There’s nothing worse than seeing a little 1% in the battery bar of your cell phone – at least not for me. It sends me racing for the charger, because heaven forbid my phone dies and then I have to wait like, two or three whole minutes for it to boot back up.
Some people are not like me, apparently, and believe that you shouldn’t charge your battery before using up a full 100% of the previous charge. But according to science and Apple and, well, just about everyone, that’s not necessary.
What people are concerned about is helping their device’s lithium ion battery last as long as possible, but the battery itself doesn’t care whether your status bar says 10% or 80% – plugging it in at any point in the charge isn’t going to degrade it faster.
From Apple’s website:
“Charge your Apple lithium-ion battery whenever you want. There’s no need to let it discharge 100% before recharging. Apple lithium-ion batteries work in charge cycles. You complete one charge cycle when you’ve used (discharged) an amount that equals 100% of your battery’s capacity — but not necessarily all from one charge. For instance, you might use 75% of your battery’s capacity one day, then recharge it fully overnight. If you use 25% the next day, you will have discharged a total of 100%, and the two days will add up to one charge cycle.”
Another battery-protecting practice is to not leave your phone plugged in overnight because constantly charging a full battery – aka trickle charging – is hard on it in the long run.
Is this one true? Maybe more than the first.
From Samsung’s website:
“Technically you should not be charging your phone for extended spans of time so overnight phone-charging is a big no. Though most chargers are designed to curb charging once your phone is full, you should avoid charging it to 100 percent and then leaving it connected to a charger. Overall, and for optimal long-term results, you should keep your phone charged between 40 and 80 percent at all times.”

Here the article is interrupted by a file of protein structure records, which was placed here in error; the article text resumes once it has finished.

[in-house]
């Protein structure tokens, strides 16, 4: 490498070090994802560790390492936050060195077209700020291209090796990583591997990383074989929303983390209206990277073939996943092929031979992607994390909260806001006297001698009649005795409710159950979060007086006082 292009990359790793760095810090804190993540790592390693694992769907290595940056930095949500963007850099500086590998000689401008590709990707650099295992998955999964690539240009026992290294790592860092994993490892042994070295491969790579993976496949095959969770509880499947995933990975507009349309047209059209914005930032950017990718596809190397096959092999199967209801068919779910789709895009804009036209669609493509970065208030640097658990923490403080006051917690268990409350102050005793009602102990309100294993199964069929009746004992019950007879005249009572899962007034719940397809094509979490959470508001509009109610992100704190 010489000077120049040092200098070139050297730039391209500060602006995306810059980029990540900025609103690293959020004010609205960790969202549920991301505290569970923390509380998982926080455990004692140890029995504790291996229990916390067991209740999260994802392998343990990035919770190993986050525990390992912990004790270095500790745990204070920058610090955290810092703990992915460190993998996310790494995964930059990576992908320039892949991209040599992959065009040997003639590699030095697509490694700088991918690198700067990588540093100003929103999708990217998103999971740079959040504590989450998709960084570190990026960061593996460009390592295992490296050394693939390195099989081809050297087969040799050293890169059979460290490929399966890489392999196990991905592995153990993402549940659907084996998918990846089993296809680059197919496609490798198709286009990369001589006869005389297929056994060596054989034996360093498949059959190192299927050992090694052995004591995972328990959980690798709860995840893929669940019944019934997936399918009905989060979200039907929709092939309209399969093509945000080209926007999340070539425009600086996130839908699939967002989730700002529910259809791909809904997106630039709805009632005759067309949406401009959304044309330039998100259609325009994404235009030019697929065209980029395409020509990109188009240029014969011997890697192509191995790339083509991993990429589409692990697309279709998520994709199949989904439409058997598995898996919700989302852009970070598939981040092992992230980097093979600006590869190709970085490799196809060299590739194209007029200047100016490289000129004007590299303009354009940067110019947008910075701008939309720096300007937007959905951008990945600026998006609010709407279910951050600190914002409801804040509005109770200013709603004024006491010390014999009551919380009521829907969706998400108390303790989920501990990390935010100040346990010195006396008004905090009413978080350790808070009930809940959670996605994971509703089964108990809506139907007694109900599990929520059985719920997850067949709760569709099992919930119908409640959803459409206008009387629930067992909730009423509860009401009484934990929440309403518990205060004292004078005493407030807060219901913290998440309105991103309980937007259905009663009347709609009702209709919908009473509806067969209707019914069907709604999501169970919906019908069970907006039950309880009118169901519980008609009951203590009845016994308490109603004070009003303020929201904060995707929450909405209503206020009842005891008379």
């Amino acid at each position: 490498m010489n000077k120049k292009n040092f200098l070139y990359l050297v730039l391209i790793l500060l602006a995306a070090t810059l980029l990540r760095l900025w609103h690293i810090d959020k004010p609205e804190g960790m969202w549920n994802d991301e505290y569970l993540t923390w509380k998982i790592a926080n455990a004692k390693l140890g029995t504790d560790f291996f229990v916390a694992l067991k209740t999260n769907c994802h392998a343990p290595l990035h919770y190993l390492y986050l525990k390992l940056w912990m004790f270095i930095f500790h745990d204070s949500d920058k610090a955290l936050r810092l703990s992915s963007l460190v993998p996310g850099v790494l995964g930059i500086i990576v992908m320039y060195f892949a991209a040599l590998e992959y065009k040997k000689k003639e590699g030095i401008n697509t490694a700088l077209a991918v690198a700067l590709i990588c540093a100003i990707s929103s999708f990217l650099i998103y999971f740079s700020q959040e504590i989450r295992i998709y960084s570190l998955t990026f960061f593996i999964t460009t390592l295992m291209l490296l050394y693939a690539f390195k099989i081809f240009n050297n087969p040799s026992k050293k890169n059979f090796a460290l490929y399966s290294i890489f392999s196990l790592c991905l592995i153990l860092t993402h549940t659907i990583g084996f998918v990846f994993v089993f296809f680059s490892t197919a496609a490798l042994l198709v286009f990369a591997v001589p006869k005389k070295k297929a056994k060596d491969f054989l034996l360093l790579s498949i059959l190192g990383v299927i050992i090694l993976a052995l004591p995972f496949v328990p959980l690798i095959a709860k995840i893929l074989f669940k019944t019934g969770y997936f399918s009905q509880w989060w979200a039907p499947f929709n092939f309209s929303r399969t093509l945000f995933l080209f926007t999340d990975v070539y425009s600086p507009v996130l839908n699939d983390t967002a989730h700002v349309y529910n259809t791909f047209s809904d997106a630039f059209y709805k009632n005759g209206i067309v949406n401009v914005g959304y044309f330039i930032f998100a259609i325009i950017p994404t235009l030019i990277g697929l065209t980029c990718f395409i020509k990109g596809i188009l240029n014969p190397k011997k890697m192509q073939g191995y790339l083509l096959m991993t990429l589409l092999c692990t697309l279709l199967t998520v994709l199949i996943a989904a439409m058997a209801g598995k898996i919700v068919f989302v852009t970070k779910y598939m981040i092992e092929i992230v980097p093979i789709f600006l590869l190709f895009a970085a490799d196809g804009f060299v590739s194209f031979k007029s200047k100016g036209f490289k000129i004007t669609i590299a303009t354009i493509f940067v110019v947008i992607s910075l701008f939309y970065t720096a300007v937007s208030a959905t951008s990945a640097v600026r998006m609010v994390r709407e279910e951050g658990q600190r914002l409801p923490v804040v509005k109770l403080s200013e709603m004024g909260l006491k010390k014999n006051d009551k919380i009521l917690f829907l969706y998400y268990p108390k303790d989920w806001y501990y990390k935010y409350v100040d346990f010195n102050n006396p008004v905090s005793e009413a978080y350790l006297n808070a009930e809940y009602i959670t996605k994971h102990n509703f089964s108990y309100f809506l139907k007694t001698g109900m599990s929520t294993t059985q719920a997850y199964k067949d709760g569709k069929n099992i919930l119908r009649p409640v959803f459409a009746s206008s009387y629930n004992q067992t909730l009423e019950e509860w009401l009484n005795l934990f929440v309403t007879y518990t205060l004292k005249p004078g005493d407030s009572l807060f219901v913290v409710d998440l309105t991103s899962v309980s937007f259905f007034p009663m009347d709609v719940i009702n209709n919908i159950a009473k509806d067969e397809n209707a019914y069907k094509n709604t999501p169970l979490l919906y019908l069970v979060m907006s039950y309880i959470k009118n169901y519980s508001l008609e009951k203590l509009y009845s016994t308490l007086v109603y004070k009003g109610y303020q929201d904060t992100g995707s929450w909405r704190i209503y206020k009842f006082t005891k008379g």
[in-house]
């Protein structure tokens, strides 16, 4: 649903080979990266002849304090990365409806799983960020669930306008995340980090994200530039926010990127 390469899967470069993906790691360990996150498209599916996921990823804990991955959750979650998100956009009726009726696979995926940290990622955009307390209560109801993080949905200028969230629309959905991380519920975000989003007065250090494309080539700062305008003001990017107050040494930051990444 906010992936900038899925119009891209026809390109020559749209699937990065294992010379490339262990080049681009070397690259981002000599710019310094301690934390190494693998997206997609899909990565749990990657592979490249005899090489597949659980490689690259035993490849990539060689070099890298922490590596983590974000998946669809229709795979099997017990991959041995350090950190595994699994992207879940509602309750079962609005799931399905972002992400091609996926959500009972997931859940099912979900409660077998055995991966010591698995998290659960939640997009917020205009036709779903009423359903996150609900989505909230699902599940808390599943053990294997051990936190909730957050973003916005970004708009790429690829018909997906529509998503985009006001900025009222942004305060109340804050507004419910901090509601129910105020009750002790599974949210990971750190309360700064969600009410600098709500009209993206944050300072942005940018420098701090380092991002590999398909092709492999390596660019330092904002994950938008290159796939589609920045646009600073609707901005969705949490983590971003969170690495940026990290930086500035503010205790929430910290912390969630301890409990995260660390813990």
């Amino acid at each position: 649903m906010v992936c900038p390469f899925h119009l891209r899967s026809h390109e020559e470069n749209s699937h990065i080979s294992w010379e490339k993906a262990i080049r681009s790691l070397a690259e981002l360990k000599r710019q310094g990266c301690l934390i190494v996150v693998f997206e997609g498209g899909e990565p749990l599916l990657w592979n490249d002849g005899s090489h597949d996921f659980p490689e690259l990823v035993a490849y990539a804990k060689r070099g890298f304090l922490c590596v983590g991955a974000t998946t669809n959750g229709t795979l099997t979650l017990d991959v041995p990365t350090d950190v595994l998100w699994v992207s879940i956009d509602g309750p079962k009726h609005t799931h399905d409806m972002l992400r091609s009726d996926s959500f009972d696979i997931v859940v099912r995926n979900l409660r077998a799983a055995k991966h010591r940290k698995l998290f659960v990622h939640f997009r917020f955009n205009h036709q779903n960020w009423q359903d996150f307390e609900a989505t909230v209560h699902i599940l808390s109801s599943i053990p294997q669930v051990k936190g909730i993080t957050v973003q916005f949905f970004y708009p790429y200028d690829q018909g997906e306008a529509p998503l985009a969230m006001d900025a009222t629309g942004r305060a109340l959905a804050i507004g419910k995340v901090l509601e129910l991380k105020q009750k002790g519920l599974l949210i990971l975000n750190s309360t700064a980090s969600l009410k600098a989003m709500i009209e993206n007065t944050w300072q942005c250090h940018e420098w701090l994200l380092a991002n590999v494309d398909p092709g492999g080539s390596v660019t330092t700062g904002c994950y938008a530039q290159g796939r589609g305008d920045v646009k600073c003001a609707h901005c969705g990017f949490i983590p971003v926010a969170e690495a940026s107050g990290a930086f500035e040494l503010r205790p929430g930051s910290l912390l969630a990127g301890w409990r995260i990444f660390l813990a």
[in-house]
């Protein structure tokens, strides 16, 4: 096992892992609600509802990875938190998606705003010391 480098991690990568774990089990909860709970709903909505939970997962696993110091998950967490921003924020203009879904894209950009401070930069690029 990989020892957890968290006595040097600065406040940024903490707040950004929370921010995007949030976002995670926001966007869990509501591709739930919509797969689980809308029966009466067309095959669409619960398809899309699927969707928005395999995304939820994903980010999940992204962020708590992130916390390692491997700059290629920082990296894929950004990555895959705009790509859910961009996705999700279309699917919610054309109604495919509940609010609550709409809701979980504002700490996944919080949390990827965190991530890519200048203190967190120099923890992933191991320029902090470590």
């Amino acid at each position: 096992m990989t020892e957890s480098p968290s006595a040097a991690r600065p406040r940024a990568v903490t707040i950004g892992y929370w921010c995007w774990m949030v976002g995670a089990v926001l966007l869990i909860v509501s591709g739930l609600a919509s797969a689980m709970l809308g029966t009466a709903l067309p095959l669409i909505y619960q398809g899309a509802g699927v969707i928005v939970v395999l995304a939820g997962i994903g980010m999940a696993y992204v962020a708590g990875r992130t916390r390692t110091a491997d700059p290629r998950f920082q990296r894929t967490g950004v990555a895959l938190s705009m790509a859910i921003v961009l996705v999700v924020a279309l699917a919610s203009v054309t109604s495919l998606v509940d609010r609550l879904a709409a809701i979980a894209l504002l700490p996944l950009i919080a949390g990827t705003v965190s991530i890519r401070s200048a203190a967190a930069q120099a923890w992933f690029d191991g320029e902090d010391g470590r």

And here’s what USAToday has to say about it:
“Chronically letting a battery go all the way down to zero puts unneeded stress on the materials inside. Believe it or not, the same goes for letting it sit on your charger overnight, because being continually juiced up quickly — and to the max also leads lithium-ion batteries to corrode faster than they otherwise would.”
“Plug the phone in when you go to sleep; if you wake up sometime in the night, unplug it to prevent constant trickle-charging. If you don’t wake much, plug your phone into a outlet that you put on a schedule so it turns off.”
Apple admits that the capacity of your lithium-ion battery “diminishes slightly with each complete charge cycle,” so letting the battery run all the way down probably does more harm than good. So, stop doing that. And if you think about it, stop letting it charge all night, too.
But you know. Prepare yourself for still having to buy a new phone (or battery) every couple of years. It’s inevitable no matter what.